• Size: would your child do better in a small group or a large one, and what is the adult to child ratio?
  • Availability: do they have space, or is there a waiting list?

Does the service meet the specific needs of my child?

  • Location: is there good off-street parking and easy access to the building? Is the service close to anything that may cause noise distractions, like an airport or main road?
  • Style of care: how will they make sure your child is welcomed by the other children and can learn alongside them? How will the service keep you informed about what's happening for your child? Can you stay with your child and help plan their activities for the day?
  • Services offered: what experience do the staff have in supporting children with learning suuport needs? 
  • Facilities: is the physical environment suitable and easily adaptable for your child's needs? Is there suitable access to toilet and shower facilities?

Can my child go to any ECE service that I choose?

An ECE service is not allowed to exclude your child. As part of their licence to operate all ECE services must have an environment that is inclusive and responsive to all children. Te Whāriki also supports this by ensuring all children are actively engaged in learning, with and alongside others.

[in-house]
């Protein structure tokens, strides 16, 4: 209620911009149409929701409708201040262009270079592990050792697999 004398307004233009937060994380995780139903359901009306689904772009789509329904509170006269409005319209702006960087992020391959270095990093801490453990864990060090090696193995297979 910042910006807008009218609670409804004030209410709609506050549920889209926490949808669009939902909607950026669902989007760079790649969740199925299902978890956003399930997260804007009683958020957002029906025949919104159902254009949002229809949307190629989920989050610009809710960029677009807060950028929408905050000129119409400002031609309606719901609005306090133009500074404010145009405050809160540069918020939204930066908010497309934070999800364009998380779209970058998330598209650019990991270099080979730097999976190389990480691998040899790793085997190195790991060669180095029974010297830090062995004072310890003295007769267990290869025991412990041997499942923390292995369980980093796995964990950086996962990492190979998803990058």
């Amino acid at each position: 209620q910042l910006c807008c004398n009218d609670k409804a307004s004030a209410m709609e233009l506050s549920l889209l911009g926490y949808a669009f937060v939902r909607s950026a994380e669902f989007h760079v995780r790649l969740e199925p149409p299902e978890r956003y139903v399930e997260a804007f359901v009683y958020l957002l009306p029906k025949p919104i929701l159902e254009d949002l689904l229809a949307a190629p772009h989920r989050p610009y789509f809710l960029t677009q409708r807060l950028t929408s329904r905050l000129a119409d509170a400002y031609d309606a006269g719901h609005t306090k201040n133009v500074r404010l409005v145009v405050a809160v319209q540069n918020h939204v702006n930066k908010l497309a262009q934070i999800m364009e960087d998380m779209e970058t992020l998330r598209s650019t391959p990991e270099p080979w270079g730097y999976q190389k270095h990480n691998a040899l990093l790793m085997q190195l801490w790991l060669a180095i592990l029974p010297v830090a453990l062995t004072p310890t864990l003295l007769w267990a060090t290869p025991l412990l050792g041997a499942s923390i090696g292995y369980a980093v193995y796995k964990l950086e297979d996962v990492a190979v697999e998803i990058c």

We recommend you contact the ECE service to let them know you're interested in to discuss the particular needs of your child, and how the service can best meet them.

Go for some visits

It’s important to visit the ECE services or Kōhanga Reo you’re interested in, so you can get a good feel for the children, the educators, and the environment. Get in touch with them and arrange to visit. You can visit as many times as you like. Take your child with you when you go, and watch closely to what’s going on and how your child responds. If it's a home-based service, have the coordinator come visit you.

What’s it like for the children?

Visit at different times so you can observe the different routines and the children at different times of the day. The children should be busy and engaged, and keen to learn new things. Are they encouraged to be independent and able to choose their own activities? Children with learning support needs should have the opportunity to play alongside and build relationships with other children. All children should be encouraged to express their feelings. And there should be opportunities to rest or sleep if they need to.

What about the educators or parents and/or carers working there?